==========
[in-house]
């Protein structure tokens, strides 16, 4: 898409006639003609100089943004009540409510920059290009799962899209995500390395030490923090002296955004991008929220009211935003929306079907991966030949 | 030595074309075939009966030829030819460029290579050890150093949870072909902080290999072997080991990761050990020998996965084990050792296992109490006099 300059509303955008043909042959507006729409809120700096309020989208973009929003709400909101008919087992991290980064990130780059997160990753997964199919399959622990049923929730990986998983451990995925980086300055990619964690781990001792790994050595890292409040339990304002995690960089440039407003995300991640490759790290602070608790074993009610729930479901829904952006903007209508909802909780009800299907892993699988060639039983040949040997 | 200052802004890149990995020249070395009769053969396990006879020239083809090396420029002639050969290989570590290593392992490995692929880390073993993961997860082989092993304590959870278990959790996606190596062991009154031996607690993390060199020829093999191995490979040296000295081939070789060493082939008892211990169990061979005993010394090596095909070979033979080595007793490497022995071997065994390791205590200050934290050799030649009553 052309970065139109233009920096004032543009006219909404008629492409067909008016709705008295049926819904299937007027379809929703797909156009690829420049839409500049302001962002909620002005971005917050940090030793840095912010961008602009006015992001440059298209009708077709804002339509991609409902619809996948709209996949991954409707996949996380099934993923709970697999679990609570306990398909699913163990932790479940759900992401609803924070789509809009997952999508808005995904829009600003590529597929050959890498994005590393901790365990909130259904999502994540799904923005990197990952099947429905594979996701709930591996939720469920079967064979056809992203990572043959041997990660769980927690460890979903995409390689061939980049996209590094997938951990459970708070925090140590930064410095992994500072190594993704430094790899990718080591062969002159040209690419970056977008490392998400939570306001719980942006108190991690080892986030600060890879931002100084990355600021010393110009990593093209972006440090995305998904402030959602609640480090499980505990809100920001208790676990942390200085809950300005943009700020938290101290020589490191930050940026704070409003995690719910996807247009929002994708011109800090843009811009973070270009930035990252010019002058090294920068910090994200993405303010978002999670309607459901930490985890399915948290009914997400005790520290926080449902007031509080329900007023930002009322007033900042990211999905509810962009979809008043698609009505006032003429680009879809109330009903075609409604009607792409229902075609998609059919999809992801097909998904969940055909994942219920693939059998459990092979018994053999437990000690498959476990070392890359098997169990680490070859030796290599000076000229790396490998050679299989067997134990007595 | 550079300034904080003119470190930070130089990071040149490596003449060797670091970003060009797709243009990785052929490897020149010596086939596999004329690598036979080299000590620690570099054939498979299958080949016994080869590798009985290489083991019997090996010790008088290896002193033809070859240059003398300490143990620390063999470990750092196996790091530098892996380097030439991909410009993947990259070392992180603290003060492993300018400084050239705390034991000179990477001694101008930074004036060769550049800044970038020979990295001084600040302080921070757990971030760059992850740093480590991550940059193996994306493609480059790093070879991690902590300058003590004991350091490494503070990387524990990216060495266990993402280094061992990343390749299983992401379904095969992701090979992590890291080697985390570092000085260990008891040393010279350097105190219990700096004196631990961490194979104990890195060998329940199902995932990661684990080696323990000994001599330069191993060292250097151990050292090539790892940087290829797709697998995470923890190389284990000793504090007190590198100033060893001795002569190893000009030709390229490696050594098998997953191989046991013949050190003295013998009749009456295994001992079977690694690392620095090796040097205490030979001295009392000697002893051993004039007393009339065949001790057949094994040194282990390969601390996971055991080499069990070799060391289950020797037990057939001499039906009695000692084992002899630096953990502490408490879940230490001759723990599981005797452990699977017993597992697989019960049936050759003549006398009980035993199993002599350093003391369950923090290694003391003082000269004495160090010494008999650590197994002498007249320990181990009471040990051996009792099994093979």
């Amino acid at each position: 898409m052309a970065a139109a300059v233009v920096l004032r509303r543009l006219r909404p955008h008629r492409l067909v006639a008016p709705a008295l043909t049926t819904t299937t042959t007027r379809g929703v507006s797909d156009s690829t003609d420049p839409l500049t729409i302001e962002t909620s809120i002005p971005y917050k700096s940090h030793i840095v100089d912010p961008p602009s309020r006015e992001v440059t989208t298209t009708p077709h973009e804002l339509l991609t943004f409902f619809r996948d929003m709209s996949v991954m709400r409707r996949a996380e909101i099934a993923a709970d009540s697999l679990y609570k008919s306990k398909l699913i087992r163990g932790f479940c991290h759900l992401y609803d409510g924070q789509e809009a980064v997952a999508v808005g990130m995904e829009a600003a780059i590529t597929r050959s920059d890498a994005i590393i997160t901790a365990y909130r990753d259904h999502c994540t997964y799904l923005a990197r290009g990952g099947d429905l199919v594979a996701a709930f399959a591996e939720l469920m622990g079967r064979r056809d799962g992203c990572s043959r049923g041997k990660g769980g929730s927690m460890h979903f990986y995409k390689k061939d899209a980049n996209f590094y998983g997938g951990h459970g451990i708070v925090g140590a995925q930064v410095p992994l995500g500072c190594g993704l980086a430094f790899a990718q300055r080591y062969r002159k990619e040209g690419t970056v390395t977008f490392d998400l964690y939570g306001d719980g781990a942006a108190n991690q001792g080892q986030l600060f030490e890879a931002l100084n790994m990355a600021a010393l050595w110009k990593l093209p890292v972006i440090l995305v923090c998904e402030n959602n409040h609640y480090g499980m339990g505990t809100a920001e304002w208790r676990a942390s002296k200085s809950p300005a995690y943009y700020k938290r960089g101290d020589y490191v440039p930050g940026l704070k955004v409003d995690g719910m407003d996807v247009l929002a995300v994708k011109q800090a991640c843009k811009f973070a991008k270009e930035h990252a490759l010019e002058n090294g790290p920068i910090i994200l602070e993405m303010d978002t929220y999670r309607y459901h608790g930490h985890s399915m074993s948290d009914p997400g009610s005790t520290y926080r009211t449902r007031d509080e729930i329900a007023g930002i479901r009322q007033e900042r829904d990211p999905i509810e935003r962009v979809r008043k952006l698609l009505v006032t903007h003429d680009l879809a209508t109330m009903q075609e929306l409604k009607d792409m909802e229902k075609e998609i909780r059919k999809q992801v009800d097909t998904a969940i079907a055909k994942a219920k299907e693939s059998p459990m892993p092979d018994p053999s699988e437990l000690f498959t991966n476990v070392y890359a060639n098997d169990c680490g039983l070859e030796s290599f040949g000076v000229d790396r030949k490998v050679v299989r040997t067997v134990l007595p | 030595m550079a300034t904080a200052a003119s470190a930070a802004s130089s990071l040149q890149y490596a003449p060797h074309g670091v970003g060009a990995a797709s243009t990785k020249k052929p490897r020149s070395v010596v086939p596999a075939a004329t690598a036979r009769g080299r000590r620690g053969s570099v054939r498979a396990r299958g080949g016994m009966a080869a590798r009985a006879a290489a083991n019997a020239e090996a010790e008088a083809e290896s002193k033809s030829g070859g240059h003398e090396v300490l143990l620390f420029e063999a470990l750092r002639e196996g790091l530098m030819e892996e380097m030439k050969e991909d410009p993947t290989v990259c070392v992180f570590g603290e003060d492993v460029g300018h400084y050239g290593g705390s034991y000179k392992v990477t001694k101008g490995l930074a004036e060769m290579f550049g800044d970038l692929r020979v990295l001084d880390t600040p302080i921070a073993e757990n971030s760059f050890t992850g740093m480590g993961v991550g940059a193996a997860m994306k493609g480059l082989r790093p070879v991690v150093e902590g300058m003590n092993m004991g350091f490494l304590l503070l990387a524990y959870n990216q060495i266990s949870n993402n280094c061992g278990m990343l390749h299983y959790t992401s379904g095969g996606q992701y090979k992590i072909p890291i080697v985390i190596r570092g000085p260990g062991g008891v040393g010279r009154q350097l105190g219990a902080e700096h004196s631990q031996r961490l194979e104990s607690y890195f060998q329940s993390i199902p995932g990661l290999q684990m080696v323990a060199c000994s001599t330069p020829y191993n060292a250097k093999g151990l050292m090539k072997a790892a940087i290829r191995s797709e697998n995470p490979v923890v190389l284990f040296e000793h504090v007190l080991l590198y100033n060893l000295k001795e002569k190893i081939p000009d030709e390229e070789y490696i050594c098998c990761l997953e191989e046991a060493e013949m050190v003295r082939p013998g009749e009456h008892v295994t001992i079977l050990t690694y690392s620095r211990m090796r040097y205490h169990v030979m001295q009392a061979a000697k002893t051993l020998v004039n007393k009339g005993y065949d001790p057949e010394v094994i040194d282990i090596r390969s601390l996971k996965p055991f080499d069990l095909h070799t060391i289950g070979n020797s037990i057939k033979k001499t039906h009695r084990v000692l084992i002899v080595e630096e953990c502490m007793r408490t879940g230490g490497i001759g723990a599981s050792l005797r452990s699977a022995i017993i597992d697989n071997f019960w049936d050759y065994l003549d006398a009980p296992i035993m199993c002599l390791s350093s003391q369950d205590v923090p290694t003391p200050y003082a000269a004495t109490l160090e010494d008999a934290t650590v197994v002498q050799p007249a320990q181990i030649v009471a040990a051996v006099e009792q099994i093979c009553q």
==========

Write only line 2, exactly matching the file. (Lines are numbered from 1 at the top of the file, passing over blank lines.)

């Protein structure tokens, strides 16, 4: 898409006639003609100089943004009540409510920059290009799962899209995500390395030490923090002296955004991008929220009211935003929306079907991966030949 | 030595074309075939009966030829030819460029290579050890150093949870072909902080290999072997080991990761050990020998996965084990050792296992109490006099 300059509303955008043909042959507006729409809120700096309020989208973009929003709400909101008919087992991290980064990130780059997160990753997964199919399959622990049923929730990986998983451990995925980086300055990619964690781990001792790994050595890292409040339990304002995690960089440039407003995300991640490759790290602070608790074993009610729930479901829904952006903007209508909802909780009800299907892993699988060639039983040949040997 | 200052802004890149990995020249070395009769053969396990006879020239083809090396420029002639050969290989570590290593392992490995692929880390073993993961997860082989092993304590959870278990959790996606190596062991009154031996607690993390060199020829093999191995490979040296000295081939070789060493082939008892211990169990061979005993010394090596095909070979033979080595007793490497022995071997065994390791205590200050934290050799030649009553 052309970065139109233009920096004032543009006219909404008629492409067909008016709705008295049926819904299937007027379809929703797909156009690829420049839409500049302001962002909620002005971005917050940090030793840095912010961008602009006015992001440059298209009708077709804002339509991609409902619809996948709209996949991954409707996949996380099934993923709970697999679990609570306990398909699913163990932790479940759900992401609803924070789509809009997952999508808005995904829009600003590529597929050959890498994005590393901790365990909130259904999502994540799904923005990197990952099947429905594979996701709930591996939720469920079967064979056809992203990572043959041997990660769980927690460890979903995409390689061939980049996209590094997938951990459970708070925090140590930064410095992994500072190594993704430094790899990718080591062969002159040209690419970056977008490392998400939570306001719980942006108190991690080892986030600060890879931002100084990355600021010393110009990593093209972006440090995305998904402030959602609640480090499980505990809100920001208790676990942390200085809950300005943009700020938290101290020589490191930050940026704070409003995690719910996807247009929002994708011109800090843009811009973070270009930035990252010019002058090294920068910090994200993405303010978002999670309607459901930490985890399915948290009914997400005790520290926080449902007031509080329900007023930002009322007033900042990211999905509810962009979809008043698609009505006032003429680009879809109330009903075609409604009607792409229902075609998609059919999809992801097909998904969940055909994942219920693939059998459990092979018994053999437990000690498959476990070392890359098997169990680490070859030796290599000076000229790396490998050679299989067997134990007595 | 550079300034904080003119470190930070130089990071040149490596003449060797670091970003060009797709243009990785052929490897020149010596086939596999004329690598036979080299000590620690570099054939498979299958080949016994080869590798009985290489083991019997090996010790008088290896002193033809070859240059003398300490143990620390063999470990750092196996790091530098892996380097030439991909410009993947990259070392992180603290003060492993300018400084050239705390034991000179990477001694101008930074004036060769550049800044970038020979990295001084600040302080921070757990971030760059992850740093480590991550940059193996994306493609480059790093070879991690902590300058003590004991350091490494503070990387524990990216060495266990993402280094061992990343390749299983992401379904095969992701090979992590890291080697985390570092000085260990008891040393010279350097105190219990700096004196631990961490194979104990890195060998329940199902995932990661684990080696323990000994001599330069191993060292250097151990050292090539790892940087290829797709697998995470923890190389284990000793504090007190590198100033060893001795002569190893000009030709390229490696050594098998997953191989046991013949050190003295013998009749009456295994001992079977690694690392620095090796040097205490030979001295009392000697002893051993004039007393009339065949001790057949094994040194282990390969601390996971055991080499069990070799060391289950020797037990057939001499039906009695000692084992002899630096953990502490408490879940230490001759723990599981005797452990699977017993597992697989019960049936050759003549006398009980035993199993002599350093003391369950923090290694003391003082000269004495160090010494008999650590197994002498007249320990181990009471040990051996009792099994093979």